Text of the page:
We are here to encourage the development of gifted young singers and to stimulate the growth of New York City's invaluable chamber opera companies. But we will not neglect the Metropolitan Opera either. Get ready for bouquets and brickbats.

Monday, December 31, 2018


Act II of La Boheme at Riverside Theater

Our first exposure to Amore Opera was three years ago when we saw their commendable production of Puccini's 1898 opera La Bohème. It is such a charming and intimate production that we wish that President Nathan Hull (who also directed the production with his customary singer-friendly touch) would make it an annual Xmas event, as we hope he will do with his recently reviewed Scrooge.

Mr. Hull changes the casting from one performance to the next but the singers are always fine. At last night's performance, one cast member was remembered from the performance we saw three years ago. The role of the painter Marcello was sung and enacted beautifully by baritone Robert Garner with soprano Cassandra Douglas wowing both the onstage "audience" at Café Momus and the audience at Riverside Theater with her over-the-top performance of an histrionic vain woman who also is the possessor of a generous heart.

As the doomed Mimi, soprano Rachel Hippert superbly conveyed a real young woman, not just a cliché. Amore regular José Heredia used his full-throated tenor to show us a Rodolfo who is love-struck in Act I and II, but in over his head by Act III and in denial in Act IV.

We are quite sure that everyone knows the story and there isn't much new to say. We perceive it as more than a tragic love story; it is also a story of "adulting", part of which is facing reality. 

Four feckless young men share a garret in Paris, eking out a barely sustainable living but still full of high spirits and horseplay. We love the scene in which they "prank" their landlord and the way they attack Schaunard's bountiful Xmas basket with no interest in the amazing story of how he earned the funds to supply it.

Rodolfo is very human and acts like many people do when they face a situation with which they cannot cope; they blame someone else. He cannot face the fact that Mimi is dying and he cannot keep her warm or restore her health so he invents petty jealousies. Marcello, who cannot keep his own love life straight, is the one everyone turns to for advice. Before he knows the entire story, he counsels Mimi to separate. The fact that Mr. Garner is somewhat older than the other "bohemians" lends verisimilitude to his position as advisor.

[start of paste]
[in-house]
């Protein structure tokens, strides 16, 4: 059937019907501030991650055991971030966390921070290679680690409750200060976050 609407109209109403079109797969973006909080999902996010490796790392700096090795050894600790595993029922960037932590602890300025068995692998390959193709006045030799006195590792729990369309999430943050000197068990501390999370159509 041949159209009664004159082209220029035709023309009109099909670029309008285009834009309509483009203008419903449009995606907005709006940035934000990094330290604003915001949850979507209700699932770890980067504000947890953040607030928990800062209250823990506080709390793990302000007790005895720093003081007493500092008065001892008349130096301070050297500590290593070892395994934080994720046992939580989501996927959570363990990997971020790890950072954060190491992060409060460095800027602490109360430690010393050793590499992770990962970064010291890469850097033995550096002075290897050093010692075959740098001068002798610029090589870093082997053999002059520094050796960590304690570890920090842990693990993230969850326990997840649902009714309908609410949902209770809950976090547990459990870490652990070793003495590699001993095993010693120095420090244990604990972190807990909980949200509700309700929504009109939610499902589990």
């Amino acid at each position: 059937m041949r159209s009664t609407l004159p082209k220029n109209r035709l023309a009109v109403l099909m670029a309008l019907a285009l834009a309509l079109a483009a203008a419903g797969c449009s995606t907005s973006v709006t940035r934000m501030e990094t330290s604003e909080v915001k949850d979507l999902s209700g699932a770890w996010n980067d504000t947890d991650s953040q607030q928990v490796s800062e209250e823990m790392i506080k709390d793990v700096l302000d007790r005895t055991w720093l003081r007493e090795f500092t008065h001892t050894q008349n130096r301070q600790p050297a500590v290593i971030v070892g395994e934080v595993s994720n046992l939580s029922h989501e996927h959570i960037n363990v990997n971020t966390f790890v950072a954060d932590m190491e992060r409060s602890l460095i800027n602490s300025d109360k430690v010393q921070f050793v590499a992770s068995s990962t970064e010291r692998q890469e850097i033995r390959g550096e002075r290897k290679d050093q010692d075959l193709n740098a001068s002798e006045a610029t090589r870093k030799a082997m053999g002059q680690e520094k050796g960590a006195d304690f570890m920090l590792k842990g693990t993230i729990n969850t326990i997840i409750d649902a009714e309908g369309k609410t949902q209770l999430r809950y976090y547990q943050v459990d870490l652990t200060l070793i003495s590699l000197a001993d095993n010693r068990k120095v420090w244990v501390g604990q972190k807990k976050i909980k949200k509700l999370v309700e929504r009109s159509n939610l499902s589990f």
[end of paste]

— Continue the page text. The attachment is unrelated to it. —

Mimi has also been in denial about her illness until she overhears Rodolfo being forced by Marcello to reveal the reason for his bad behavior toward her. Now that the facts are on the table, Mimi and Rodolfo decide to stay together until Spring.

Because of the episodic nature of the libretto (by Luigi Illica and Giuseppe Giacosa) we do not know what happened between Acts III and IV but Mimi is found wandering the streets in extreme physical distress and is brought to the garret by Musetta so she can die surrounded by beloved friends (accompanied by Puccini's most gorgeous music.)  It was difficult to stanch our tears.

We in the audience know that none of the survivors will ever be the same again.

Colline was sung by bass Virdell Williams who sounded fine throughout but failed to move us to tears with "Vecchia zimarra". Colline is not just saying goodbye to his overcoat but to his youth; we wanted more poignancy.

Schaunard was sung by Charles Gray whose tale of the poisoned parsley went by so unnoticed by his greedy flatmates.

Benoît was performed by bass Gennadiy Vysotskiy, whose humor was effective. If we are not mistaken, he performed Colline three years ago.

Rick Agster, whom we just enjoyed in Scrooge, was funny as Musetta's wealthy and much put-upon "patron".

Andrew Watt played the toy vendor Parpignol who captivated all the children like the Pied Piper.

We liked the directorial touch (by Mr. Hull and Iris Karlin, who portrayed Musetta three years ago) of having the customs officials (Thomas Geib and David Owen) behaving rather passive-aggressively at the city gates toward the waiting merchants and street sweepers.

Richard Cerullo's clever sets worked well with the stage of the Riverside Theater and Cynthia's Psoras' costumes were perfect. Gone were the awful wigs of three years ago!

We hear probably 360 performances a year and we have never witnessed a more enthusiastic audience. Even the Café Momus waitress (Nyah Williams) got lavish applause which she surely deserved for putting an individual spin on the role.

Directed by Susan Morton, the chorus was excellent. Maestro Scott Jackson Wiley did his best with a rather deficient orchestra, beginning the evening with intonation problems. As the evening progressed, he pulled them together but this is the only sub-par feature of a wonderful evening.

The final performance is tonight, New Year's Eve, and we plan to see it again with a different cast.  And so should you!

(c) meche kroop

1 comment:

  1. Thanks, Meche, for your insightful and wonderful review.... the chorus outdid themselves both in singing and enthusiasm -- couldn't be more pleased for them (even if I say so myself as Chorus master!) as this music is tough!!! All around super show! Thanks again.